AVICII Invector is now available on the Nintendo Switch and the Encore Edition even introduced 10 new songs, bringing the total to 35* amazing tracks by EDM Superstar Tim Bergling (better known to the world as AVICII).
*EDIT: Apparently there are also some hidden tracks that you can unlock by entering secret codes, like an 8bit version of Wake Me up (exclusive to the Switch version)
Invector has you manoeuvring a spaceship on a triangular track, pressing buttons to the rhythm, changing the track’s rotation and flying through gates. The game immediately draws the attention not only because of its killer soundtrack but also due to its popping visual flair.
While the basic gameplay concept isn’t anything we haven’t seen before, it IS marvellously executed. In the easy difficulty, you simply need to follow the on-screen instructions, pressing A, B & LB/RB when your ship flies over them. (The Encore Edition even introduces a Beginner difficulty, which opens the game to even more players)
Perhaps it’s best if you see it in action before we continue on with the review, and what better way to do that than checking five of the new tracks that have been added (on Xbox One, PS4 and Steam, you can purchase these as DLC – this video is recorded using the Xbox One version)
Now, I kind of have to get into this from the very onset of the review, but I’m not a big fan of using the LB button to strum. I understand WHY they picked this button: theoretically, it makes it easier to alternate between the shoulder button and the face-buttons or even to keep it pressed when the game requires you to hold it down. But it’s not exactly an easy button to press in quick succession (though this may be a very personal issue that other people will have zero qualms about). I don’t know, it just felt uneasy to me, I can’t quite put my finger on it (perhaps literally 😉 )
Moving on: Every so often you’ll need to dash to the sides or rotate the triangle-shaped level to re-align yourself with the incoming button prompts. In the easy mode, you’ll get a visual cue for such oncoming track changes but in normal/hard you’ll often have to anticipate them yourself by looking ahead (or memorising them).
To change up the pace and put some emphasis on certain parts of the music, there are also times where your ship will take off and the gameplay changes to a flight section which makes you fly through the centre of a few hoops. When the game originally launched this was only possible with non-inverted controls, but they quickly patched that and it’s an available option from day one on the Switch version.
The end-goal is obvious: you have to avoid missing any notes because you’ll need a 75% hit rating to beat the level. Get a few hits timed correctly in a row and you’ll get a x4 multiplier. Keep the streak up and you’ll eventually charge a boost which will double your multiplier to a maximum of x8. This looks visually stunning and is handled brilliantly: the perception of your speed may increase because your ship is flying further ahead of you, but the notes actually keep coming at the same pace. If you’re aiming for a leaderboard highscore, the moment you activate this may be the difference between an A or an S+ ranking.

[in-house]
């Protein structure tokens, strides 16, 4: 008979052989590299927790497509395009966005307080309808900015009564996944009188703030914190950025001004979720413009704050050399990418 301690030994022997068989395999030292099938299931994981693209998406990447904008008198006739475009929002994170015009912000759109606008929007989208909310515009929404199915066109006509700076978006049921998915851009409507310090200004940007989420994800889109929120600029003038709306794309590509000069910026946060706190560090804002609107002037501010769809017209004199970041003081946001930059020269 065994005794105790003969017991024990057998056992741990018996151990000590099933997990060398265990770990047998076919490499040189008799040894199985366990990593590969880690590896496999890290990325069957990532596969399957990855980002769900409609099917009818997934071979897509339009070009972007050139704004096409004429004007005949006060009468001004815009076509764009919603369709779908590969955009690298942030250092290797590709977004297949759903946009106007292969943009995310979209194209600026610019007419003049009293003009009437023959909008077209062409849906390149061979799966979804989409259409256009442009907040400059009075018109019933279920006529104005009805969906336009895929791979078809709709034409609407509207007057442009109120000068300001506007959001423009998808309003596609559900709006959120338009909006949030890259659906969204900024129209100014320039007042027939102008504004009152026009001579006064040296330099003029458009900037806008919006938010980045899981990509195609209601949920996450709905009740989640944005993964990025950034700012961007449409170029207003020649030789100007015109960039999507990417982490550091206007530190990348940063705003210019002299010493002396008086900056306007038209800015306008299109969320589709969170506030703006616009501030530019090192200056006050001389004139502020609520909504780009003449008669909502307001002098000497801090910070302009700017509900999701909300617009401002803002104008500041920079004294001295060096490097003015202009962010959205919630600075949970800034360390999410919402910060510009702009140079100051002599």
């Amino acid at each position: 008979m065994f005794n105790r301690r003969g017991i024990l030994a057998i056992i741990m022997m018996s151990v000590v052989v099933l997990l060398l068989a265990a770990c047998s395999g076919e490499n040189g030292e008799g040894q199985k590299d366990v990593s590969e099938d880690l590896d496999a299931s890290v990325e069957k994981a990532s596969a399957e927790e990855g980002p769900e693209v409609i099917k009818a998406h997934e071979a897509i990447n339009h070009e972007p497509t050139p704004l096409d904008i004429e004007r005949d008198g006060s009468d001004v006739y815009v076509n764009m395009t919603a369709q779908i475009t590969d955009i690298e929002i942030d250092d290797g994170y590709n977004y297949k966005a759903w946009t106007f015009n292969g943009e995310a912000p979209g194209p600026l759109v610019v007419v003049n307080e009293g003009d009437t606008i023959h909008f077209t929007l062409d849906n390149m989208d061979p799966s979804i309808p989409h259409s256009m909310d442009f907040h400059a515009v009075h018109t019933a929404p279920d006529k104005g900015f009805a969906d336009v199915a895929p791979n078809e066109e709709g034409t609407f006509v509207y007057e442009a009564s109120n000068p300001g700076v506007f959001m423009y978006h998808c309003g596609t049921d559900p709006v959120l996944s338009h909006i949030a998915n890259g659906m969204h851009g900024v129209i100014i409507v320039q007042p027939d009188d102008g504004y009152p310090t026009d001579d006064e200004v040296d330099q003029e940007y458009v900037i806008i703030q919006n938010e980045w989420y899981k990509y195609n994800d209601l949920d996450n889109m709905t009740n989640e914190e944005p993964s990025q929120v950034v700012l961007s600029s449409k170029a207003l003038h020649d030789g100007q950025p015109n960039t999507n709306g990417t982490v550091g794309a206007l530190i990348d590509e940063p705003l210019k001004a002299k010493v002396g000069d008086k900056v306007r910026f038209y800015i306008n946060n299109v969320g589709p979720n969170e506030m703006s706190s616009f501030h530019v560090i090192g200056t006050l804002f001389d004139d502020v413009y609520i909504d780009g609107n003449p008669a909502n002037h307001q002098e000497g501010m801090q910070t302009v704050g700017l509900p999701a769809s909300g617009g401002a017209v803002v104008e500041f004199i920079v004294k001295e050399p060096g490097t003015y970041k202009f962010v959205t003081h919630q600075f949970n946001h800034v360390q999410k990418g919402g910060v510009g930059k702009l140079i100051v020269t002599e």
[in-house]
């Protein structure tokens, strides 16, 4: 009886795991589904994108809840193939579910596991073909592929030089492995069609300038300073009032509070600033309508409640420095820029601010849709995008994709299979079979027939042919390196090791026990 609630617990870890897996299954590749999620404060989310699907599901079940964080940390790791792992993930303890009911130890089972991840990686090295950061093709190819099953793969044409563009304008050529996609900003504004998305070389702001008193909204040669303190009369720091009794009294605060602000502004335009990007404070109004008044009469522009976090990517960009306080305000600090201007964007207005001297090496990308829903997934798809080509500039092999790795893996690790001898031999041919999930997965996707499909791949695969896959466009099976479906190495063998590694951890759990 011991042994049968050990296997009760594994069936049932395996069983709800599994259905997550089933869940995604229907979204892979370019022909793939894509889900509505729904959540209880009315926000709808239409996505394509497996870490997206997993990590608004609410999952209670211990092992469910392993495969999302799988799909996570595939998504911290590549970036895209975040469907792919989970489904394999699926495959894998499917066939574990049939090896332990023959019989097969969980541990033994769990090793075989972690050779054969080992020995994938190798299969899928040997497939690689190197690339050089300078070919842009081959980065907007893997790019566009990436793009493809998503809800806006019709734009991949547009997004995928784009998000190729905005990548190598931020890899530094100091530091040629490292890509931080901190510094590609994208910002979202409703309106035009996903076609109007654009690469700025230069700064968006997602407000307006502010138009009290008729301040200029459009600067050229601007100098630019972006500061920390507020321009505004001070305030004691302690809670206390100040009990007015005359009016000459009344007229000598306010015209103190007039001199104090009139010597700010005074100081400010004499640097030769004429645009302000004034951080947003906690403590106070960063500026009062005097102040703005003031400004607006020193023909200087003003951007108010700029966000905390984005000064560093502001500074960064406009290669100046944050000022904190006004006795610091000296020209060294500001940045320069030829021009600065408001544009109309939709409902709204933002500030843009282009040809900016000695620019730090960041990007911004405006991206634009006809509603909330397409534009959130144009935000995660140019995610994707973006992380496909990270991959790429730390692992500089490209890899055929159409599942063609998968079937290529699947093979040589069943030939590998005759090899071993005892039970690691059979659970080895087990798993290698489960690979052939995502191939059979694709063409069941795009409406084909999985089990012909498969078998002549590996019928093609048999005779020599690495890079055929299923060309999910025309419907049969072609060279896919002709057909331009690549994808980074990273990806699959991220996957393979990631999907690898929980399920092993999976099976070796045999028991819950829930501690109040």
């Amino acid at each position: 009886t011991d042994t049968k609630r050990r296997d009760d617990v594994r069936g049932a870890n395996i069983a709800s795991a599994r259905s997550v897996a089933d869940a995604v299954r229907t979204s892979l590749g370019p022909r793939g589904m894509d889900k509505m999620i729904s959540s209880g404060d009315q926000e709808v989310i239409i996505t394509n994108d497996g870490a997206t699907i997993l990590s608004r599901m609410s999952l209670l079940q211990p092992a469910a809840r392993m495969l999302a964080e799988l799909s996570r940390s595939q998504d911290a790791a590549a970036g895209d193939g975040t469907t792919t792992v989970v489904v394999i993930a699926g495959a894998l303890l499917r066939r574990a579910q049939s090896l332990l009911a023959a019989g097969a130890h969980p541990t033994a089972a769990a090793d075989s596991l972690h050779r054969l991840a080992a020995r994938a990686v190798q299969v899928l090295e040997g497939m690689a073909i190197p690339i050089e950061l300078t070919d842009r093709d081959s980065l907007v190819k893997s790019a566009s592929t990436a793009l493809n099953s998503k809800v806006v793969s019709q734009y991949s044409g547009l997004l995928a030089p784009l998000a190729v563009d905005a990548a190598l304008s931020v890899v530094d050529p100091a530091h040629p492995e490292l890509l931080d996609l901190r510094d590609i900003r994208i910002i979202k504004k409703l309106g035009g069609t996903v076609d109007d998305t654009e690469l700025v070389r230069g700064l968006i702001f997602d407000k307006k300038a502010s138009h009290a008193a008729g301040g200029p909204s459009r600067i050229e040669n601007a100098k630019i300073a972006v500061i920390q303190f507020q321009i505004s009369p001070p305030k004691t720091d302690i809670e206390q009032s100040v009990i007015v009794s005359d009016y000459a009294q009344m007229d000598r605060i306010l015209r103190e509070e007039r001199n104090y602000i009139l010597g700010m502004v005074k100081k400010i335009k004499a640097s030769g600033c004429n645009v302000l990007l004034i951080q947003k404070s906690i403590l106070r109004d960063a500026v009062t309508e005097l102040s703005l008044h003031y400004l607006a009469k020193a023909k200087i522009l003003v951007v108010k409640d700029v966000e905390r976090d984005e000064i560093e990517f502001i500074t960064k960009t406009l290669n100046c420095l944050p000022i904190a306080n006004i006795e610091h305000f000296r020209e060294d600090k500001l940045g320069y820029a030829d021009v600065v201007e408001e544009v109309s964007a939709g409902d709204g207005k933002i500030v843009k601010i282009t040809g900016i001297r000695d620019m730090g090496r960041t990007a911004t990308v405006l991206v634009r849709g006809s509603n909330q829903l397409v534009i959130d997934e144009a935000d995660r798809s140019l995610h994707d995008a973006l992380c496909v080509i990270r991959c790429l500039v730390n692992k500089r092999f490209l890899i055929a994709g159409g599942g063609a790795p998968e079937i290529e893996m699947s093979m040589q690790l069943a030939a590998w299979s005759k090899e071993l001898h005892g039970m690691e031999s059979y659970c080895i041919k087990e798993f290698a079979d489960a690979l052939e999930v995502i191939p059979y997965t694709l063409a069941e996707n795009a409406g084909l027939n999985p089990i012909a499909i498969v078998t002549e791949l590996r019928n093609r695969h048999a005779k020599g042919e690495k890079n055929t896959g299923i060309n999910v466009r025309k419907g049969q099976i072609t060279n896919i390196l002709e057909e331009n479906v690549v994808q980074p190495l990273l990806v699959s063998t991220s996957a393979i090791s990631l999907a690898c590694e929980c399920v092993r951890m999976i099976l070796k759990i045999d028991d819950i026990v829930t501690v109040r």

Even more important for highscore hunters, is hitting those PERFECTs by timing your button presses JUST right. This can be pretty challenging and it’s something even expert players struggle with. Heck, in normal & hard difficulties, some of the top 10 people don’t even have a 100% hit rate on the faster tracks.
Speaking of which, if you’re aiming for 100% completion on all tracks, you’ll be happy to hear that reloading a level happens almost instantly. There’s also a VERY useful calibration setting which I would recommend tuning every now and then, to match the input latency between your controller, the console and possibly the TV if you’re playing docked.
There’s also a story mode included in the game: Every few levels, you’ll get to watch a 2D animated scene, following a young rebellious woman through the various worlds which Invector lets you discover. I have to be quite honest here and say that it didn’t add a lot to the experience for me personally, but it didn’t detract anything from it either.
What IS a huge boon for the game is the presence of split-screen multiplayer. You can face off against up to 4 people locally and it’s a blast to see how you compare to your friends & rivals. You even get to pick a difficulty per player which is perfect for when an experienced player wants to introduce the game to his friends while still being challenged themself.
After the level, you’ll get to compare various metrics like total score, most hits, longest streak & most perfects. Avicii Invector has quickly become my go-to game for when I have friends over and I want some good old couch multiplayer entertainment.
AVICII Invector is an amazing rhythm game with a killer soundtrack and eye-popping visuals. It’s grown to become my favourite indie game ever and I love that I now get to play it on-the-go.
Its effects linger long after you have turned off the console and you’ll probably be singing along to the stellar soundtrack throughout the day. Fans of rhythm games everywhere will be revisiting this one for years to come, trying to improve their score and having a blast each time they boot it up.
*Personal Reflection: When I originally reviewed the Xbox One version, I gave it a 95% rating. The inclusion of 10 new tracks in the Encore Edition on one hand and me appreciating the difficulty more over time has led me to change the score to a perfect 100.
If you want to see it in action, be sure to check out my Youtube playlist: